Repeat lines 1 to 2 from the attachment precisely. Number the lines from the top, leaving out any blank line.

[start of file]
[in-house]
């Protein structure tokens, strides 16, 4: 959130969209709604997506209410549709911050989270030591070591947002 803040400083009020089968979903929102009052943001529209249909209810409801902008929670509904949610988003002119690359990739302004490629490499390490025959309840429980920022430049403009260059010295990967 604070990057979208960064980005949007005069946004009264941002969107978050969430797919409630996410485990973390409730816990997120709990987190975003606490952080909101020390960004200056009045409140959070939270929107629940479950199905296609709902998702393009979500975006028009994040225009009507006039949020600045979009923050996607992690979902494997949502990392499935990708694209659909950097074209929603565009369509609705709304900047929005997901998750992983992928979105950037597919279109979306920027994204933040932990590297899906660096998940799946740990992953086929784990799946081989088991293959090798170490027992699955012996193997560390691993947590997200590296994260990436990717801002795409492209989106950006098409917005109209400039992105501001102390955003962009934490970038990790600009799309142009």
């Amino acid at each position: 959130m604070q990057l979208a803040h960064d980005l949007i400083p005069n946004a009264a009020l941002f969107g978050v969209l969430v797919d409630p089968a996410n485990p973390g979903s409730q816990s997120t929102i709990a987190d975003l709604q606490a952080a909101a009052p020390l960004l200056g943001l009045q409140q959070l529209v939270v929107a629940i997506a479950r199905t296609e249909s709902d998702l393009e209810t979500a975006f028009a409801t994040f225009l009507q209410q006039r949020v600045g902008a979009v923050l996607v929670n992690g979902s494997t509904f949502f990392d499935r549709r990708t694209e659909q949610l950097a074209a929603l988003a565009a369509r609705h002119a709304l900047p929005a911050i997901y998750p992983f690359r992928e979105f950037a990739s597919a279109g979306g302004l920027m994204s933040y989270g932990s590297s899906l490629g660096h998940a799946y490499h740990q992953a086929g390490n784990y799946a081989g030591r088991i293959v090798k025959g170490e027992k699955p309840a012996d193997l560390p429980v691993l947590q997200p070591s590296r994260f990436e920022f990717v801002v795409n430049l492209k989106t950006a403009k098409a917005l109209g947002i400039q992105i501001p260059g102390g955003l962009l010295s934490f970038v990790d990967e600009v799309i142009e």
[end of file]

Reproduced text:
[in-house]
């Protein structure tokens, strides 16, 4: 959130969209709604997506209410549709911050989270030591070591947002 803040400083009020089968979903929102009052943001529209249909209810409801902008929670509904949610988003002119690359990739302004490629490499390490025959309840429980920022430049403009260059010295990967 604070990057979208960064980005949007005069946004009264941002969107978050969430797919409630996410485990973390409730816990997120709990987190975003606490952080909101020390960004200056009045409140959070939270929107629940479950199905296609709902998702393009979500975006028009994040225009009507006039949020600045979009923050996607992690979902494997949502990392499935990708694209659909950097074209929603565009369509609705709304900047929005997901998750992983992928979105950037597919279109979306920027994204933040932990590297899906660096998940799946740990992953086929784990799946081989088991293959090798170490027992699955012996193997560390691993947590997200590296994260990436990717801002795409492209989106950006098409917005109209400039992105501001102390955003962009934490970038990790600009799309142009």